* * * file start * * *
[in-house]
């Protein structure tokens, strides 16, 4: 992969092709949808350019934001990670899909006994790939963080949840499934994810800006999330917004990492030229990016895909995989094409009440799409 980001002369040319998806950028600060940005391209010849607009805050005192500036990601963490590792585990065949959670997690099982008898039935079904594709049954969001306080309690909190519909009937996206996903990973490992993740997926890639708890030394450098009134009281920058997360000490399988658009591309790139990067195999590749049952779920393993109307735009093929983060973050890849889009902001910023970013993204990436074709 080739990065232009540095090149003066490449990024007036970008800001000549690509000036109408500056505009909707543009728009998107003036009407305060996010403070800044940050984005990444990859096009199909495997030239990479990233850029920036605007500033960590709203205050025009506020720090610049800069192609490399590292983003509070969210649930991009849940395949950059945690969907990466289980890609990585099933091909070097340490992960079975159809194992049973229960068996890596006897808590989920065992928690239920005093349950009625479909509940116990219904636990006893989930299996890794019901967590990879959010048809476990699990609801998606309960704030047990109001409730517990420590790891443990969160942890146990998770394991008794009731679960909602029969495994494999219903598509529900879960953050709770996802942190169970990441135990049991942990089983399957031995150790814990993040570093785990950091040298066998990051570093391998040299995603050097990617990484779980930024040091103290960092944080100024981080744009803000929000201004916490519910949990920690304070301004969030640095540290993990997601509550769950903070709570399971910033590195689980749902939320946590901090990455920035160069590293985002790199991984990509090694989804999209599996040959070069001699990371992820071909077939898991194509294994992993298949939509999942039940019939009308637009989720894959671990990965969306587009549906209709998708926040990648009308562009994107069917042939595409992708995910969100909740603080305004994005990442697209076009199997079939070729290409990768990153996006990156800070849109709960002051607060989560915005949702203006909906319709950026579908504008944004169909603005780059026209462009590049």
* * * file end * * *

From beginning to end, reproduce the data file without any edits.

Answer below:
[in-house]
């Protein structure tokens, strides 16, 4: 992969092709949808350019934001990670899909006994790939963080949840499934994810800006999330917004990492030229990016895909995989094409009440799409 980001002369040319998806950028600060940005391209010849607009805050005192500036990601963490590792585990065949959670997690099982008898039935079904594709049954969001306080309690909190519909009937996206996903990973490992993740997926890639708890030394450098009134009281920058997360000490399988658009591309790139990067195999590749049952779920393993109307735009093929983060973050890849889009902001910023970013993204990436074709 080739990065232009540095090149003066490449990024007036970008800001000549690509000036109408500056505009909707543009728009998107003036009407305060996010403070800044940050984005990444990859096009199909495997030239990479990233850029920036605007500033960590709203205050025009506020720090610049800069192609490399590292983003509070969210649930991009849940395949950059945690969907990466289980890609990585099933091909070097340490992960079975159809194992049973229960068996890596006897808590989920065992928690239920005093349950009625479909509940116990219904636990006893989930299996890794019901967590990879959010048809476990699990609801998606309960704030047990109001409730517990420590790891443990969160942890146990998770394991008794009731679960909602029969495994494999219903598509529900879960953050709770996802942190169970990441135990049991942990089983399957031995150790814990993040570093785990950091040298066998990051570093391998040299995603050097990617990484779980930024040091103290960092944080100024981080744009803000929000201004916490519910949990920690304070301004969030640095540290993990997601509550769950903070709570399971910033590195689980749902939320946590901090990455920035160069590293985002790199991984990509090694989804999209599996040959070069001699990371992820071909077939898991194509294994992993298949939509999942039940019939009308637009989720894959671990990965969306587009549906209709998708926040990648009308562009994107069917042939595409992708995910969100909740603080305004994005990442697209076009199997079939070729290409990768990153996006990156800070849109709960002051607060989560915005949702203006909906319709950026579908504008944004169909603005780059026209462009590049």